Despite her early 19th century origins, Jane Austens Elizabeth Bennet has always seemed a most modern heroine. The popular and accessible character becomes even more so in Brittni Bargers controlled and compelling portrayal of the young woman in the new Sacramento Theatre Company season-opening production of Austens Pride and Prejudice.
Bargers Elizabeth displays a natural intelligence and fierce personal standards that form the handsome productions heart and soul. As the central figure in the classic novel, Elizabeth finds ways to speak her mind, stand her ground when necessary, and reject marital compromises that might have seduced a less confident character. That Elizabeth eventually comes away with the ultimate prize (a rich, handsome, adoring husband) created an imprint for the cottage industry of romance fiction that followed in Austens wake.
Director Michael Stevensons satisfying production has a smooth, fluid pace that capitalizes on Joseph Hanreddy and J.R. Sullivans lean stage adaptation of the novel. The quickly moving spectacle emphasizes the politely antagonistic romance between Elizabeth and the well-heeled, highly eligible and extremely uptight Mr. Darcy (Ryan Snyder) and how its encumbered by the social strictures of the times and the characters own personal conflicts.
Snyder, a young actor with presence, composure, and versatility, represents something much harder to find in theater than in film the age-appropriate leading man. Snyders Darcy remains intentionally dour and aloof through much of the play, yet a dash more of personality early on would greatly aid his eventual love-inspired transformation. Elizabeths brave rejection of his sudden Act 1 proposal feels entirely earned, as much for his backhanded approach to her outspoken intelligence and charm as his own lack of demonstrably attractive qualities outside of his legendary estate and fortune.
The seemingly mismatched lovers attraction bridges the class and social divides that separate them. Their relationship and the similar, parallel relationships in the story convey Austens dim view of the great limitations on women of her times. The only real hope for Elizabeth and her four sisters to have a comfortable life is if they can marry well or even marry at all. The Bennets are gentility but basically without money. They have social standing and little else. Their modest estate and income can be passed down only to a male heir. In their case it would be the sisters cousin, the awkward clergyman Mr. Collins (a deviously funny John Lamb).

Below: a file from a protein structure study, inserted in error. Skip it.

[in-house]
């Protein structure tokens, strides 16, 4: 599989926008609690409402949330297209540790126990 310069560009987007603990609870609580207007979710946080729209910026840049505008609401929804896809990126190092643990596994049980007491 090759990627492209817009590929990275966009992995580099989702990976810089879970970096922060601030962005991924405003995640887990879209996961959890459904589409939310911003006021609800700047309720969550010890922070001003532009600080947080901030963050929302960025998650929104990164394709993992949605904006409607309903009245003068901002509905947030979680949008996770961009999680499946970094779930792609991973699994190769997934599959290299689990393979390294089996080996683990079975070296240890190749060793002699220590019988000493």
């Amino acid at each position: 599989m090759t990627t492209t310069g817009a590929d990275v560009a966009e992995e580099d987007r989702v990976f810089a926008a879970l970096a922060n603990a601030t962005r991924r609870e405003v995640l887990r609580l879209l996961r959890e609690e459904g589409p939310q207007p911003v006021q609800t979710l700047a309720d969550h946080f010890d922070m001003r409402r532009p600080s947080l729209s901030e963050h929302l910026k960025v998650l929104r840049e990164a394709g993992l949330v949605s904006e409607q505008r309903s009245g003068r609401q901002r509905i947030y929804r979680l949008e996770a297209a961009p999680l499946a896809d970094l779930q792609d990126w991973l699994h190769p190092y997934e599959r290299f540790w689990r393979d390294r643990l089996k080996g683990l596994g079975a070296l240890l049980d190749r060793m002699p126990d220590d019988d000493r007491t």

The elder Bennets Matt K. Millers sly, sage father and Jamie Jones hysterically over the top as the scene-stealing mother are equally aware of their familys precarious situation. While Mrs. Bennet frantically throws the girls, particularly the eldest Jane (Rebecca Scott), at each eligible gentleman in her sight, the father displays a more circumspect nature concerning the couplings.
Throwing the house into a tizzy is the new neighbor, the charming and rich Mr. Bingley (the genial Matt Surges), who begins to socialize with the Bennets, along with his aloof sister Caroline (the carefully-arch Kristine David) and their friend Mr. Darcy.
STC makes a particular point of putting students from its Young Professionals Conservatory on stage with professional actors, stating that it wants to be a leader in integrating professional theatre with theatre arts education. While the exposure is undoubtedly valuable to the relatively inexperienced students, the performances can be uneven, especially when contrasted against the seasoned professionals sharing the stage. Here, several members of YPC alternate in the roles of the high-spirited younger Bennet sisters who have marital designs of their own.
Shannon Mahoney created the elegant and essential choreography, with sets and costumes by Anna Mantz and Jessica Minnihan. While Snyders Darcy ice sculpture doesnt quite melt next to Bargers simmering Elizabeth, he does thaw enough for a satisfying resolution to their closeted romance.
Call The Bees Marcus Crowder, (916) 321-1120. Follow him on Twitter @marcuscrowder.